So years ago I gave up cable for streaming services. I was paying nearly $200 a month to not watch but four channels. I have had Netflix for years swapping from their DVD mailing service to their streaming service when it became a viable option. I tried out Hulu and it was okay for a while. Then I tried out some of the others. Then YouTubeTV offered me their service for $35 a month. Over time it has doubled in channels but it has also doubled in price. When it added the Viacom channels, is when it really doubled in costs. But after comparing YouTubeTV with Sling and Hulu, I really like the search capability and the recording capability of YouTube. For nearly $70 a month I can search for shows coming in the future and set them to record. I can also look for shows that have already aired and often find them available for immediate watching or coming soon and it will offer to record it for me. It keeps recordings for up to 8 months which is good because I record so much and forget to watch it. When there is nothing on, I will watch something I have recorded months earlier. At some point I am going to watch all three Godfather movies back to back. The fact that I couldn’t pause some shows on Sling and Hulu really made me crazy and because originally they had no recording features, I turned away from them. Oh and not being able to fast forward past commercials made me crazy. Now if you are watching a VOD show (usually something that aired previously and you missed it but you can still watch), you usually can’t fast forward past commercials. I do not like YouTubeTV’s really short trial period. It is hard to figure out you like something only by watching it for seven days. But YouTubeTV really gelled with my family. However, we are back to watching four channels and paying for 70+.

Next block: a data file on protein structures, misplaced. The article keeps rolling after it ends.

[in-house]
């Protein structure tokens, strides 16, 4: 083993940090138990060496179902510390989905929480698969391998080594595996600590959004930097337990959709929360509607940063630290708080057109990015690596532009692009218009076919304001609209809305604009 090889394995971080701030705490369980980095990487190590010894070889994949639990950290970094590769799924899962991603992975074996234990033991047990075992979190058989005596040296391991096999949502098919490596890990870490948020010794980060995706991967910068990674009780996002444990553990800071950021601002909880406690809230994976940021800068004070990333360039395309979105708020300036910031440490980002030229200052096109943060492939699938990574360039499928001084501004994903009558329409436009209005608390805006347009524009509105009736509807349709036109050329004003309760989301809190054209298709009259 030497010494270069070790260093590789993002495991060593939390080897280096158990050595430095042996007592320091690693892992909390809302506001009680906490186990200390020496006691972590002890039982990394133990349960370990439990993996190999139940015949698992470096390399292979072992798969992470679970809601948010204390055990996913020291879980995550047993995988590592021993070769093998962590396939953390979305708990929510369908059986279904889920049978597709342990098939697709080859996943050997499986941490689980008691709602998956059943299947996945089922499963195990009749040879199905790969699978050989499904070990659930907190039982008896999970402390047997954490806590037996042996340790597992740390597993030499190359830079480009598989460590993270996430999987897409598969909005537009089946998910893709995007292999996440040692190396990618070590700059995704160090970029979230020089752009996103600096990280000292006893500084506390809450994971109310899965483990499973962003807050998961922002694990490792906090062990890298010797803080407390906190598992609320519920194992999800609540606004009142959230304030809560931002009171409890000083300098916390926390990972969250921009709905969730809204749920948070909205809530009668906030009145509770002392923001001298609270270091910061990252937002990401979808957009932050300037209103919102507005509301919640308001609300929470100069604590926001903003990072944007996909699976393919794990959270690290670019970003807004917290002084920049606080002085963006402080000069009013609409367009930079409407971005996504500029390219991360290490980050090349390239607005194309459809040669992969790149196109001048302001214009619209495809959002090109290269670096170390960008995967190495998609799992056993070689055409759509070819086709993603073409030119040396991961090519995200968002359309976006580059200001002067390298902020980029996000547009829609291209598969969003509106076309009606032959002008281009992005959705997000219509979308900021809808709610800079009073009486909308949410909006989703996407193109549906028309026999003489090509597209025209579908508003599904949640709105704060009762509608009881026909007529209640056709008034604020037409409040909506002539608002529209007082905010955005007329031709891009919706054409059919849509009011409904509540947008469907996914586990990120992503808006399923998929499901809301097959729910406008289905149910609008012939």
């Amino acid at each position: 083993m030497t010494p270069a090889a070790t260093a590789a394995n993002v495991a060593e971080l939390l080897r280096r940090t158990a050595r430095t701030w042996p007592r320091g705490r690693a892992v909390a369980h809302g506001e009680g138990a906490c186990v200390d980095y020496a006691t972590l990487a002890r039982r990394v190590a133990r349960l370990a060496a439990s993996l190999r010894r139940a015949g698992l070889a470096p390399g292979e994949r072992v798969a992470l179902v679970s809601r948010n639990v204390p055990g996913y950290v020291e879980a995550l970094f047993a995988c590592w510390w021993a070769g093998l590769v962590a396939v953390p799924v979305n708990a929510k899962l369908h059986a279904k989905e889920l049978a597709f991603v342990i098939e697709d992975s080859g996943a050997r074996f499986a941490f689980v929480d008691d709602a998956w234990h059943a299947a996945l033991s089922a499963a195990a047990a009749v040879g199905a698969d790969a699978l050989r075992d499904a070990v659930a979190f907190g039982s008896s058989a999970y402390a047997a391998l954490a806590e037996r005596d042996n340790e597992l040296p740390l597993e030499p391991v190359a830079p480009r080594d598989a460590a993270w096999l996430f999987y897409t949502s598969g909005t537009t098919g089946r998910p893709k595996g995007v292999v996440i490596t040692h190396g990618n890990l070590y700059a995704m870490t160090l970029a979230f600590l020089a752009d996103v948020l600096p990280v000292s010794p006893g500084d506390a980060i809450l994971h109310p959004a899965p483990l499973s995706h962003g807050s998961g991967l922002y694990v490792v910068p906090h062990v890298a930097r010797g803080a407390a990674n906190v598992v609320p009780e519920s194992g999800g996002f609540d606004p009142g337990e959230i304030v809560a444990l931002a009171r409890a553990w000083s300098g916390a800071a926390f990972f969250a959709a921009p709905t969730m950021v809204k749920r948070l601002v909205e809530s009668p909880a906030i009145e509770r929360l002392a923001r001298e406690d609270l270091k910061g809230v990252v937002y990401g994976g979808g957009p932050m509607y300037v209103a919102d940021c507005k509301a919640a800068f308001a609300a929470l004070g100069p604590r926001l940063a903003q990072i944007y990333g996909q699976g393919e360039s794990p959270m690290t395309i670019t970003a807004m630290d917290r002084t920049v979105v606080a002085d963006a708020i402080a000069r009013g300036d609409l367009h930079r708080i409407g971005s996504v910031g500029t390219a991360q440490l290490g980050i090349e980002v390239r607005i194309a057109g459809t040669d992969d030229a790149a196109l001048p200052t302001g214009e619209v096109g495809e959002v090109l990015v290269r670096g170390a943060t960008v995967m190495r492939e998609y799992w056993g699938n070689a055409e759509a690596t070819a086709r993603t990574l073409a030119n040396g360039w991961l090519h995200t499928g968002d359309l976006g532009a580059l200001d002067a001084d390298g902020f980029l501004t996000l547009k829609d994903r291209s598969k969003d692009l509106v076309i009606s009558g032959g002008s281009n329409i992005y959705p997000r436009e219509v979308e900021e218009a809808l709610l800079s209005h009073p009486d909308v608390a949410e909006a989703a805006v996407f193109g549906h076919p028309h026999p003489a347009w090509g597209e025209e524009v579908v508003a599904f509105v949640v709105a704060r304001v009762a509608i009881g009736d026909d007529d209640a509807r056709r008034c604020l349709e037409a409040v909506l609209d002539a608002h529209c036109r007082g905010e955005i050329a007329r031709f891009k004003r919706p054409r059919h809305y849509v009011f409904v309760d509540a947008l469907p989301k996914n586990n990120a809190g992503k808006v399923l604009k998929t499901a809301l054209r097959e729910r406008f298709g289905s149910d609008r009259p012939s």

Now a point I want to make here. A long time ago consumers pushed back against cable companies that charged so much for and we watched so little. Consumers began asking for Cable companies to go Ala carte, meaning, pick and pay for just the channels you actually watch. But the companies that create these networks bundle the channels and prevent cable companies and now streaming providers from splitting them out to just what you want to watch. So we are stuck and while I once paid nearly $200 a month for cable and 100 meg of Internet, before that I paid $120 a month to a satellite provider and $45 for Internet.